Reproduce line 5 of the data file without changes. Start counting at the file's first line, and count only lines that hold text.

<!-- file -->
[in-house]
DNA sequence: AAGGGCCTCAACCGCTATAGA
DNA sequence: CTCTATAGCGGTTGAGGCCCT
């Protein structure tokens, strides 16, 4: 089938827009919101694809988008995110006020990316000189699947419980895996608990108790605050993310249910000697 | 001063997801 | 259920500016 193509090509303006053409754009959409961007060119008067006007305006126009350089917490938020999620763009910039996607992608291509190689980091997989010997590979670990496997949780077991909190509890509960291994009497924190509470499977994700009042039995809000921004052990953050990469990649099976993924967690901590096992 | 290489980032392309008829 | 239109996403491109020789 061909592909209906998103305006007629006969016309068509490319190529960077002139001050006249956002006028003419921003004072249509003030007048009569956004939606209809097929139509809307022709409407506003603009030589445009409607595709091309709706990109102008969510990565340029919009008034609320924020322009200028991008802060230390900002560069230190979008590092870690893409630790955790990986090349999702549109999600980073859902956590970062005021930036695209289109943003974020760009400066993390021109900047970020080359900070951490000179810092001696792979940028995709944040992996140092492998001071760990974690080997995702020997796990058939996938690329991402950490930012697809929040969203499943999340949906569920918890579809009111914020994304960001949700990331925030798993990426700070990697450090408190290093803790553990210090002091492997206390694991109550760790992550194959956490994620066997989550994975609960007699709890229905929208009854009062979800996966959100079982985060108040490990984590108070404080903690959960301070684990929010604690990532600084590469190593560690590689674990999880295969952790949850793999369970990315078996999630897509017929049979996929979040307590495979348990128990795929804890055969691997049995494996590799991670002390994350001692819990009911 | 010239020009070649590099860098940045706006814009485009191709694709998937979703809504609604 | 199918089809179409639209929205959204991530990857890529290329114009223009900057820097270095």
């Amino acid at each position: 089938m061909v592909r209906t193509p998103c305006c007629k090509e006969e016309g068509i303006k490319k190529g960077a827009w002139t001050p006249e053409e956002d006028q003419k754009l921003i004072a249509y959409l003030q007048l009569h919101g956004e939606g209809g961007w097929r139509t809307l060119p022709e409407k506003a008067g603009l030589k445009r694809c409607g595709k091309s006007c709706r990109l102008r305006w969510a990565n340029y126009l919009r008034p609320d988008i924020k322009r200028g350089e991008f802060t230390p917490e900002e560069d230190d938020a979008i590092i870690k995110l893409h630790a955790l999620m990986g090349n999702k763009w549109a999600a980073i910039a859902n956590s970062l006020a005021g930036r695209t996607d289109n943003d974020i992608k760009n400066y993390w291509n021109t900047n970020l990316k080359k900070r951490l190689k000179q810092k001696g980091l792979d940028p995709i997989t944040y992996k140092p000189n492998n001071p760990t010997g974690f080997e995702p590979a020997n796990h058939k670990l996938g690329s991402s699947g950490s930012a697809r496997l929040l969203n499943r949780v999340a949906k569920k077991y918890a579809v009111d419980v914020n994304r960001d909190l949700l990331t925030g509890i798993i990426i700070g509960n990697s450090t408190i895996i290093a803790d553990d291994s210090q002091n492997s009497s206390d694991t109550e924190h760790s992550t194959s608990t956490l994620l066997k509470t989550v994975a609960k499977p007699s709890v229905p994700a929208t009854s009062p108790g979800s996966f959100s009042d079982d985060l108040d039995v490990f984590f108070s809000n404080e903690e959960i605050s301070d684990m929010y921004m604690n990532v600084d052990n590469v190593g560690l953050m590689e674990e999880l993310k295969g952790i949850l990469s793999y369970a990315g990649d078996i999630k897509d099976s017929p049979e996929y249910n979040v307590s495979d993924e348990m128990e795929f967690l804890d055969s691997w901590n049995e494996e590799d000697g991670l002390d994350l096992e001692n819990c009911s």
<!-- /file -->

């Amino acid at each position: 089938m061909v592909r209906t193509p998103c305006c007629k090509e006969e016309g068509i303006k490319k190529g960077a827009w002139t001050p006249e053409e956002d006028q003419k754009l921003i004072a249509y959409l003030q007048l009569h919101g956004e939606g209809g961007w097929r139509t809307l060119p022709e409407k506003a008067g603009l030589k445009r694809c409607g595709k091309s006007c709706r990109l102008r305006w969510a990565n340029y126009l919009r008034p609320d988008i924020k322009r200028g350089e991008f802060t230390p917490e900002e560069d230190d938020a979008i590092i870690k995110l893409h630790a955790l999620m990986g090349n999702k763009w549109a999600a980073i910039a859902n956590s970062l006020a005021g930036r695209t996607d289109n943003d974020i992608k760009n400066y993390w291509n021109t900047n970020l990316k080359k900070r951490l190689k000179q810092k001696g980091l792979d940028p995709i997989t944040y992996k140092p000189n492998n001071p760990t010997g974690f080997e995702p590979a020997n796990h058939k670990l996938g690329s991402s699947g950490s930012a697809r496997l929040l969203n499943r949780v999340a949906k569920k077991y918890a579809v009111d419980v914020n994304r960001d909190l949700l990331t925030g509890i798993i990426i700070g509960n990697s450090t408190i895996i290093a803790d553990d291994s210090q002091n492997s009497s206390d694991t109550e924190h760790s992550t194959s608990t956490l994620l066997k509470t989550v994975a609960k499977p007699s709890v229905p994700a929208t009854s009062p108790g979800s996966f959100s009042d079982d985060l108040d039995v490990f984590f108070s809000n404080e903690e959960i605050s301070d684990m929010y921004m604690n990532v600084d052990n590469v190593g560690l953050m590689e674990e999880l993310k295969g952790i949850l990469s793999y369970a990315g990649d078996i999630k897509d099976s017929p049979e996929y249910n979040v307590s495979d993924e348990m128990e795929f967690l804890d055969s691997w901590n049995e494996e590799d000697g991670l002390d994350l096992e001692n819990c009911s």